overweightbusmanThe greatest mental toughness tool of all is developing a world-class positive self-talk. This will change your core beliefs about diet and exercise, and make it all come together.

For example:

Negative thought: Dieting equals pain.
Positive thought: Dieting equals pleasure through feeling successful, more energetic and looking great.

Negative thought: Diets don’t work.
Positive thought: People don’t work. My diet works perfectly every time as long as I stick to it.

Negative thought: Dieting means denying myself pleasure.
Positive thought: Dieting creates the pleasure of being fit, feeling great and looking my best.

Negative thought: Dieting is too much work.
Positive thought: Being fat is too much work. If I want this bad enough I have to make it happen.

If you want to get fit once and for all, develop the mental toughness to make it happen. It all starts with your thinking.

– Steve Siebold is a mental toughness trainer and author of the book Die Fat or Get Tough: 101 Differences in Thinking Between Fat People and Fit People. Visit www.diefatbook.com

Is Diet Or Exercise Better For Losing The Pounds?

Share Button

bananaFrom Your Health Journal…..”A informative article recently from one of my favorite web sites to promote, Medical Xpress – the article is called Is dieting or exercise better for losing weight? Exercise may not lead to as much calorie burn as many of us imagine, as many people tend to eat more when they exercise. In my encounters with others who frequently tell me how they are exercising, but not losing weight, my first comment to them is to journal for one week how much they eat each day. What I usually find, they have increased their calorie count, as well as cheated a little. When I say cheated, I mean they feel since they exercise, they now have a ‘free ticket’ to eat more junk or snacks. To successfully lose weight, one must combine a strong and consistent daily exercise program along with a healthy diet, which includes whole grains, fruits and vegetables, lean proteins and healthy fats – more of the UNsaturated kind. With obesity on the rise all over the world, and many people, including children showing risk factors for heart disease, cancer, weak joints, low self esteem, type 2 diabetes, and other health issues, it is important we learn to take care of ourselves. More than one-third of U.S. adults (35.7%) are obese, and many experts are worried about how this will effect healthcare in the future. According to the CDC, in 2008, medical costs associated with obesity were estimated at $147 billion; the medical costs for people who are obese were $1,429 higher than those of normal weight. I encourage you all to visit one of my favorite sites, Medical Xpress (link provided below) to read the complete article.”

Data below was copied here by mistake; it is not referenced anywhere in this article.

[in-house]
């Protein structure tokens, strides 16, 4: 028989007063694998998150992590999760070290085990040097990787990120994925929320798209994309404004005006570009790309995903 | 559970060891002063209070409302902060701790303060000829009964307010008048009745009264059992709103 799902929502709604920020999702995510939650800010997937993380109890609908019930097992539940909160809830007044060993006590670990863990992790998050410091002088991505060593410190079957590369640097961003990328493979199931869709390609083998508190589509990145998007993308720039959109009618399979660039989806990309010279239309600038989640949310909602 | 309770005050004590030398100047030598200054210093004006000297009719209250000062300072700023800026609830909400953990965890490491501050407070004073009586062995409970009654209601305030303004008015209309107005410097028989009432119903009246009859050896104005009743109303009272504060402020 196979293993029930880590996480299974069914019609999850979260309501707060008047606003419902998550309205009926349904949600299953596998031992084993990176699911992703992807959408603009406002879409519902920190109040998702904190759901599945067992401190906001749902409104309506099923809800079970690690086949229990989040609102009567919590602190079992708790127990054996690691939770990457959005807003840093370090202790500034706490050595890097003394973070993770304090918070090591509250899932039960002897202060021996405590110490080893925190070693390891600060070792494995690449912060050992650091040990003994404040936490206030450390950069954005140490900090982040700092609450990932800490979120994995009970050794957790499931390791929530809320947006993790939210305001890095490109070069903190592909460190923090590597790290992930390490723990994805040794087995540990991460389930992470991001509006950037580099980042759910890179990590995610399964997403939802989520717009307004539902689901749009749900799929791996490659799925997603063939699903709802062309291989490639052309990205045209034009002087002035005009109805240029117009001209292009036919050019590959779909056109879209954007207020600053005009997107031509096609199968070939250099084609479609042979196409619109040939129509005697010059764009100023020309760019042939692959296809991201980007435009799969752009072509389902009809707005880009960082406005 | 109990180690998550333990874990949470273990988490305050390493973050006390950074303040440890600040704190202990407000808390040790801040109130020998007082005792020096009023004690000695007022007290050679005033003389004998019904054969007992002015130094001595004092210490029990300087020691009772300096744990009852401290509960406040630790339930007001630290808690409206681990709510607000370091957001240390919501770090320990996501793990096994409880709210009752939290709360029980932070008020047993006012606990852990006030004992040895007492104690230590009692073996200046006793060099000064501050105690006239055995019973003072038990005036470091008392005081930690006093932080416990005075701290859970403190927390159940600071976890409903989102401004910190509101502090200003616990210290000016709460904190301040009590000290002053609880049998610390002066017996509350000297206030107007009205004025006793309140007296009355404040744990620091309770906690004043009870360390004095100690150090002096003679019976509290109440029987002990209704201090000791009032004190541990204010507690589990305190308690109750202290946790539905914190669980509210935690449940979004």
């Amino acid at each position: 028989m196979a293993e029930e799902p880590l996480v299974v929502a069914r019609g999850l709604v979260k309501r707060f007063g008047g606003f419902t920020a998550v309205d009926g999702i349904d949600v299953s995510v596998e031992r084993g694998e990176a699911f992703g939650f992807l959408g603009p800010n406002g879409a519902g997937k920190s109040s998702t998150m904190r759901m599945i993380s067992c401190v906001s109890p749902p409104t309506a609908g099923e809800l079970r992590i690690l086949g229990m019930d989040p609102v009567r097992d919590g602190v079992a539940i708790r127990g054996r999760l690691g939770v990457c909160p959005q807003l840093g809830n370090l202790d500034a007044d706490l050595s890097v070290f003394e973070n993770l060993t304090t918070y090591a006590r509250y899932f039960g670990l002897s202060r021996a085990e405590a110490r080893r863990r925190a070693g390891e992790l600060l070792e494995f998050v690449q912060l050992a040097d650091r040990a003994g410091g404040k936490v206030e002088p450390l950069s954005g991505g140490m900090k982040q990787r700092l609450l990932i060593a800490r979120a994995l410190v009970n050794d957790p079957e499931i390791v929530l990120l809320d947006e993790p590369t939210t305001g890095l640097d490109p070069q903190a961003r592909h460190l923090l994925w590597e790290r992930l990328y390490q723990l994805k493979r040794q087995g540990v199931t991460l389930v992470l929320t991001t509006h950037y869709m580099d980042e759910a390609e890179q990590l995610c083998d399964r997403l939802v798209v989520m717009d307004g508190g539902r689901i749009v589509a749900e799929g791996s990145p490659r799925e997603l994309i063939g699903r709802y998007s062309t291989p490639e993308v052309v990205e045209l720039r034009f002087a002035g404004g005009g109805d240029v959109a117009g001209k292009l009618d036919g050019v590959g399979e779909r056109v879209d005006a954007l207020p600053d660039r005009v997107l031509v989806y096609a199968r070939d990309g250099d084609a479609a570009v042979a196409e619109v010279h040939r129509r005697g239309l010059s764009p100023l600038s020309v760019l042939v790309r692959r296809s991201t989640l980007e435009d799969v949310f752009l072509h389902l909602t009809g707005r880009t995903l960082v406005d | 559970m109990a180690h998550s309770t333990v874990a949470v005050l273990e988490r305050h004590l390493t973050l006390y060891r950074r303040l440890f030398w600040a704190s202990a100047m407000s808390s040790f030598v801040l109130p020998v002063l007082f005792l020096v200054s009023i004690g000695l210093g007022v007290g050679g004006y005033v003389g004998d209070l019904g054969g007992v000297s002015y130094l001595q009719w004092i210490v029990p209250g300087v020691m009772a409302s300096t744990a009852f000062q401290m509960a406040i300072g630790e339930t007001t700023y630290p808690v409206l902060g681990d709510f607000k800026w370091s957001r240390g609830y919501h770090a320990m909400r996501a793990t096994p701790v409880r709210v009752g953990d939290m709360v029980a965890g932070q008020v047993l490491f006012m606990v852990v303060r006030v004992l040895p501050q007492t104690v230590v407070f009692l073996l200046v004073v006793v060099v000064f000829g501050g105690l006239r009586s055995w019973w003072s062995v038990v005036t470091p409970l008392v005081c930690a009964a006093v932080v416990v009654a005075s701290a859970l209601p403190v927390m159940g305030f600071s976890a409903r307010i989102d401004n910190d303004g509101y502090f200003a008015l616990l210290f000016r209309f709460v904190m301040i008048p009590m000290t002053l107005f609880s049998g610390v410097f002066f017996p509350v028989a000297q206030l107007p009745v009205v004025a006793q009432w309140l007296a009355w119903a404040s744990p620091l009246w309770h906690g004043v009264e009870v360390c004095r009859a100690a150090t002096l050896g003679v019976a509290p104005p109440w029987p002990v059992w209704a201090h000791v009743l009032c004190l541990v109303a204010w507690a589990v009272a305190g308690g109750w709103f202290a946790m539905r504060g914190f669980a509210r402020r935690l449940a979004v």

From the article…..

Are you diligently exercising but seeing no results around your midsection? It’s not just you.

Two new studies may explain why many people who begin exercise programs often lose little to no weight in the long run.

In the first study, published in the online science journal PLoS One, researchers compared the daily energy expenditures of Westerners and the Hadza, a population of hunter-gatherers living in northern Tanzania. Many believe modern Westerners burn fewer calories than in the past because their lives have become more sedentary. The Hadza, who are generally very lean, hunt and forage for food without modern tools such as vehicles or guns. Men walk about seven miles each day, while women walk about half that.

What was surprising was that although the Hadza seem to be more active, the researchers found little difference in calories burned between the Hadza and their Western counterparts.